A Case for Managing Restaurant Management

Recently, Starbucks closed thousands of locations to conduct racial bias education and training after a manager at one of its Philadelphia locations called police to the coffee shop because two African American men lingered there for minutes without making a purchase. Outrageous? Yes. Surprising? Unfortunately, no – not in the hospitality space.

Not a week seems to go by without news of yet another restaurant controversy: be it the Starbucks fiasco or an employee-facing uproar like a high profile restaurateur sued for sexual harassment and misconduct, a chain settling a discriminatory hiring action, or the well-publicized resolution of a multi-million-dollar wage claim. What’s significant is the common denominator in most of these scenarios: the conduct of, or response by, front-line supervisors and managers.

Handle Employees with Care

No doubt about it, effective management is a key to restaurant employee productivity, morale and conduct. The lack of good management – or worse – mismanagement, can result in inconsistent terms and conditions of employment and inconsistency in the application of rules and policies, and inevitably, treatment of employees. This often leads to employees feeling (rightly or wrongly) ignored, marginalized, targeted, bullied, harassed and voiceless. Add to that the “customer is always right” hustle prevalent in the hospitality industry, and restaurant workers – particularly service employees – are left subject to unique work pressures.  Once rooted, these stresses can easily ignite and cause workplace issues ranging from employee apathy, unhappiness and turnover to workplace altercations and even legal claims of mistreatment.

Restaurant operators must take steps to regulate the potential for such “rising temperatures” before it gets “too hot in the kitchen.” While management usually is extremely effective at providing customers a first-class dining experience, it is less adept at managing its employees’ workplace experience – despite the fact that most wage and hour, anti-harassment, anti-discrimination and other workplace laws apply to the restaurant space just as they do in other industries.

A problem is that many (if not most) restaurants do not have an on-staff human resources professional (much less a full HR Department), and instead rely on decentralized front- and back-of-house management (Service Managers, Maître D’s, Lead Waiters, Kitchen Managers, Executive Chefs) to handle those functions. Consequently, it is critical for restaurant operators to provide management and supervisors with appropriate training to protect against potential liability.

Effective management is a key to restaurant employee productivity, morale and conduct.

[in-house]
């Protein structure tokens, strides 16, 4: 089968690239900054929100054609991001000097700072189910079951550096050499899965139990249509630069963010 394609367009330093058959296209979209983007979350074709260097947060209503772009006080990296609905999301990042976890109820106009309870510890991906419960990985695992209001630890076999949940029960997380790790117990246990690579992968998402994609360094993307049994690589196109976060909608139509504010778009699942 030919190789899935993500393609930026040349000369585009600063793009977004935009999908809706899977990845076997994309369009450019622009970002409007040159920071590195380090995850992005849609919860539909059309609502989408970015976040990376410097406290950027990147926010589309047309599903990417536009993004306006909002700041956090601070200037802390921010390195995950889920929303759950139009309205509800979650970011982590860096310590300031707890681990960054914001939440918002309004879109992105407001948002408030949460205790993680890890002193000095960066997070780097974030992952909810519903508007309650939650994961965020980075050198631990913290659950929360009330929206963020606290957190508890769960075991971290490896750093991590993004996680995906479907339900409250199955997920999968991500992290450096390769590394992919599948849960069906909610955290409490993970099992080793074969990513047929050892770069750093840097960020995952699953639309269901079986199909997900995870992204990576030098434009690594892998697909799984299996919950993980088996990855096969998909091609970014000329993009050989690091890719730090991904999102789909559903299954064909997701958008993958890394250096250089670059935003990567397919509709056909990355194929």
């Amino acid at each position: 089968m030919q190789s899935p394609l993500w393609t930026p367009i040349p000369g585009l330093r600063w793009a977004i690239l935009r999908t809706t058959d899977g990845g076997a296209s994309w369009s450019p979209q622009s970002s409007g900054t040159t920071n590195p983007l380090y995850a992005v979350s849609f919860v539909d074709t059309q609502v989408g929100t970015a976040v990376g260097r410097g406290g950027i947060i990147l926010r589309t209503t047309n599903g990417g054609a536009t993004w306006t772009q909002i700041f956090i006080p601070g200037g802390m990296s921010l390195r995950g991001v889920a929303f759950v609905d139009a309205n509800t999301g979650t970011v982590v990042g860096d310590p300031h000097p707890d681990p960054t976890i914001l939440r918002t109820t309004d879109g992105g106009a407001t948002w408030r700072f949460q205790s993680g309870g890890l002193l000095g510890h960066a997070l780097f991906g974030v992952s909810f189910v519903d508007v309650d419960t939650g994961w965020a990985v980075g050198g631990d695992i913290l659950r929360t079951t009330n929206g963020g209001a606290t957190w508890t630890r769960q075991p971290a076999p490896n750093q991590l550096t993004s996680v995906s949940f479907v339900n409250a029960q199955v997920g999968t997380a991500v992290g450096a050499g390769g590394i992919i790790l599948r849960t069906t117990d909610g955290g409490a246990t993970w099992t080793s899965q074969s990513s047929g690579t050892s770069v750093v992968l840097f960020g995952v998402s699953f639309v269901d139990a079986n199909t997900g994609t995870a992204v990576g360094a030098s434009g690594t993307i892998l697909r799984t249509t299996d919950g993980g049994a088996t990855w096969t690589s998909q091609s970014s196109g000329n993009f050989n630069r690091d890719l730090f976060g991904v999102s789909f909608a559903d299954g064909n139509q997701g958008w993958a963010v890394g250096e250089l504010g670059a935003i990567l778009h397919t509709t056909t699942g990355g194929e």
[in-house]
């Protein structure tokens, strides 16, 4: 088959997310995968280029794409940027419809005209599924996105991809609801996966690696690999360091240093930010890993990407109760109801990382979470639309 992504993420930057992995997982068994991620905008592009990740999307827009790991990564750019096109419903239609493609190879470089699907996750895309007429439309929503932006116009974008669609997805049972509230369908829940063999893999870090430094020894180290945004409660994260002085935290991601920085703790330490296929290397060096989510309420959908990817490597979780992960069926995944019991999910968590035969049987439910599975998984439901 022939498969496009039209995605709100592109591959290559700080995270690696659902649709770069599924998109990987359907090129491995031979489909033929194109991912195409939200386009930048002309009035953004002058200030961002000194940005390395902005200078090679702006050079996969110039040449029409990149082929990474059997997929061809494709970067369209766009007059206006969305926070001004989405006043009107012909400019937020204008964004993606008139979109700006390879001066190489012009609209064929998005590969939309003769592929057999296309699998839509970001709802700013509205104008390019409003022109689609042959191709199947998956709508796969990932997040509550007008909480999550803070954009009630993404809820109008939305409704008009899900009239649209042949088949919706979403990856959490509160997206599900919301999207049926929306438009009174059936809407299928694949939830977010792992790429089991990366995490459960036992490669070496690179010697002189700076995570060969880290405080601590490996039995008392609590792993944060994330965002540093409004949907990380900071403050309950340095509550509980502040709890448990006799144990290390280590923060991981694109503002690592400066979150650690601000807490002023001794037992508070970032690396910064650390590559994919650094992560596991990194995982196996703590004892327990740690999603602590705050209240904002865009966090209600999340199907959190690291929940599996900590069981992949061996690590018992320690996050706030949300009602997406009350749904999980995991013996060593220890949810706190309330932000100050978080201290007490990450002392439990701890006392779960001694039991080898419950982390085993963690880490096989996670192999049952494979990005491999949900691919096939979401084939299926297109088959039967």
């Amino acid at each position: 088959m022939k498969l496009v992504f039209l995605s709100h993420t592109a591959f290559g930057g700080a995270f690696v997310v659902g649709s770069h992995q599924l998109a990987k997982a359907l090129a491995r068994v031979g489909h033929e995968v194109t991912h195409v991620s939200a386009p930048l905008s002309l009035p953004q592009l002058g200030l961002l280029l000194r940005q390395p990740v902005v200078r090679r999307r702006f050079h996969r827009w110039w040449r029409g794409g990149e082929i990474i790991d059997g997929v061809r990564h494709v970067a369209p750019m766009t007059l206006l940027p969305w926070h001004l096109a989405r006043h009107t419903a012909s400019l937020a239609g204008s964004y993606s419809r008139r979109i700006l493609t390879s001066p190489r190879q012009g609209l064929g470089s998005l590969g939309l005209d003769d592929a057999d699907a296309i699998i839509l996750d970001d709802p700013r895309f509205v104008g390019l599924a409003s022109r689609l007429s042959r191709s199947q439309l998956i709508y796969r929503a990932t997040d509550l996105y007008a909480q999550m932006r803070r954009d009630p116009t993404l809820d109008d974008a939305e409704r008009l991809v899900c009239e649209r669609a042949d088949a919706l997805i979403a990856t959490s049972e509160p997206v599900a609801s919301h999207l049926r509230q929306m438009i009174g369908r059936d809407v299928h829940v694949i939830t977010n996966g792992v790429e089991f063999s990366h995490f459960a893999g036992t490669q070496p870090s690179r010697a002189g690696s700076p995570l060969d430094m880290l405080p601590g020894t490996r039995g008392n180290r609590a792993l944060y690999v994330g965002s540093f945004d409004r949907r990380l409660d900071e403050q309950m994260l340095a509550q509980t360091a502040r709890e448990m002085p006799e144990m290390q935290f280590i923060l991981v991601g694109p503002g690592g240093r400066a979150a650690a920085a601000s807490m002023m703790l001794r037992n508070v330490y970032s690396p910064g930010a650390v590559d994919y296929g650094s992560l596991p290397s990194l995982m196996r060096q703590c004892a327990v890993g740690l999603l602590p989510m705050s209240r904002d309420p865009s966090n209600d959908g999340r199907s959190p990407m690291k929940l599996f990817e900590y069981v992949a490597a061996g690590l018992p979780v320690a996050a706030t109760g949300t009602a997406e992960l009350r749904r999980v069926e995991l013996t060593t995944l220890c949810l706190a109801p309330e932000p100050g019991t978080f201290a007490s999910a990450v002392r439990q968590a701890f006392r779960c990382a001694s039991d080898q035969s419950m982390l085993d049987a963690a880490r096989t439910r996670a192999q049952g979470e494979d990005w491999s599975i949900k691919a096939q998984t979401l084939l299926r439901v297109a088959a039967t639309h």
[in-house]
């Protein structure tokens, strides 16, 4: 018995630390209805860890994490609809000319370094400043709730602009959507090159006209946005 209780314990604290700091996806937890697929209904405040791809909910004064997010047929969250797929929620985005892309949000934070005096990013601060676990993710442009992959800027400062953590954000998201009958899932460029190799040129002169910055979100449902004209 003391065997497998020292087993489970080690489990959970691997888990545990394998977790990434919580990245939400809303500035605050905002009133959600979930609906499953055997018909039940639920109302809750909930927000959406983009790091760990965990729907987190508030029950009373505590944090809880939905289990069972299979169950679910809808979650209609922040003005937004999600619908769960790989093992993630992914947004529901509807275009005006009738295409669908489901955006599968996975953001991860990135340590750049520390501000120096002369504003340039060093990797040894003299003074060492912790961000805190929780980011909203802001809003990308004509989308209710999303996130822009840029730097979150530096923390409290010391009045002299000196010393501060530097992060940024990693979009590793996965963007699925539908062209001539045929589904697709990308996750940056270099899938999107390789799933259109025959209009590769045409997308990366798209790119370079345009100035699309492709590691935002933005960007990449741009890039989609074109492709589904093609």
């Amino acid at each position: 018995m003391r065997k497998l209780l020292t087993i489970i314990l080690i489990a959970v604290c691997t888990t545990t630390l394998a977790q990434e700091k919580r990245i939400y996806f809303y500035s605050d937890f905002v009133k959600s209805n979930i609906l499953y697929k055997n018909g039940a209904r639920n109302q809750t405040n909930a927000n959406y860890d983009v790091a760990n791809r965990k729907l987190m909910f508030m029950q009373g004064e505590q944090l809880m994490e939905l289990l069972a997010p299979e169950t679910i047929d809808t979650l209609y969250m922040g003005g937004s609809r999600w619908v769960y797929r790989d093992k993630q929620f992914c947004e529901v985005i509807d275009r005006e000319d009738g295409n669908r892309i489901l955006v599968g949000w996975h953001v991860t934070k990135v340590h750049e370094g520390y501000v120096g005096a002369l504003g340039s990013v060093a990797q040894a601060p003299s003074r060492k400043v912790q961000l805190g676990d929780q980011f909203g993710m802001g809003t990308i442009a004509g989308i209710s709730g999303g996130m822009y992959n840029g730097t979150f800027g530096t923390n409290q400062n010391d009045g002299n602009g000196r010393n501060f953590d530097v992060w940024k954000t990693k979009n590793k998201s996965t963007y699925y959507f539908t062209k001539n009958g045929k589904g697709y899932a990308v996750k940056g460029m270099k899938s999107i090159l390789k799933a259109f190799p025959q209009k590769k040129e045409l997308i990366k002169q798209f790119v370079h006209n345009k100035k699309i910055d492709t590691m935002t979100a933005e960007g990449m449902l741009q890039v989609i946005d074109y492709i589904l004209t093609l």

In terms of training, many states, New York and California included, now (or soon will) require written anti-harassment policies and even interactive training for all employees on issues such as sexual harassment prevention. This is actually good news for restaurateurs given a recent reporting by the EEOC that 37 percent of all sexual harassment complaints filed with the agency were made by restaurant industry employees. As such, restaurant owners should act immediately to implement anti-harassment and anti-discrimination policies and conduct periodic (not just one-time) live training for employees and the supervisors responsible for policing such policies.

In so doing, it must be made clear to all personnel – managers and employees alike – that harassment and discrimination (among other forms of inappropriate workplace conduct) will not be tolerated. That being said, management must be trained and empowered to recognize such inappropriate workplace conduct and understand how to address and eliminate it. There is more. Supervisors should also be well-versed in wage and hour issues (read: timekeeping, recordkeeping, minimum wage, overtime, tip credits and tip pooling) to ensure consistency in pay practices. 

The 'Five Cs'

Employers who treat their employees equitably and with mutual respect and pay fair wages generally enjoy positive employee relations. In the restaurant business, such a symbiotic relationship can be achieved by following a simple recipe known as the “Five Cs”: (1) courtesy, (2) clear rules and policies, (3) consistency, (4) communication and (5) creating a good example. Regarding the second ingredient – clear rules and policies – management must fully understand them (and themselves be compliant) and make sure that all employees do as well. If and when a rule is not properly followed, it is management’s responsibility to correct the issue and create an understanding of consequences for failure to adhere to the restaurant’s rulebook.

With consistent, thoughtful management comes an expectation that like situations will be addressed similarly, with reliable results. To realize this goal, management should always have an ear to the ground, always listening (and keeping a lookout) for workplace concerns. At the same time, supervisors should be accessible to employees to address any such issues uncovered before they become overwhelming.

Remember, mismanagement can be costly. Yet at the end of the day, when employees feel comfortable talking to restaurant management to resolve problems on the job (and management responds capably), they may not feel the need to visit a lawyer to do so. The upshot: it pays for restaurant owners and operators to adequately train their managers and supervisors.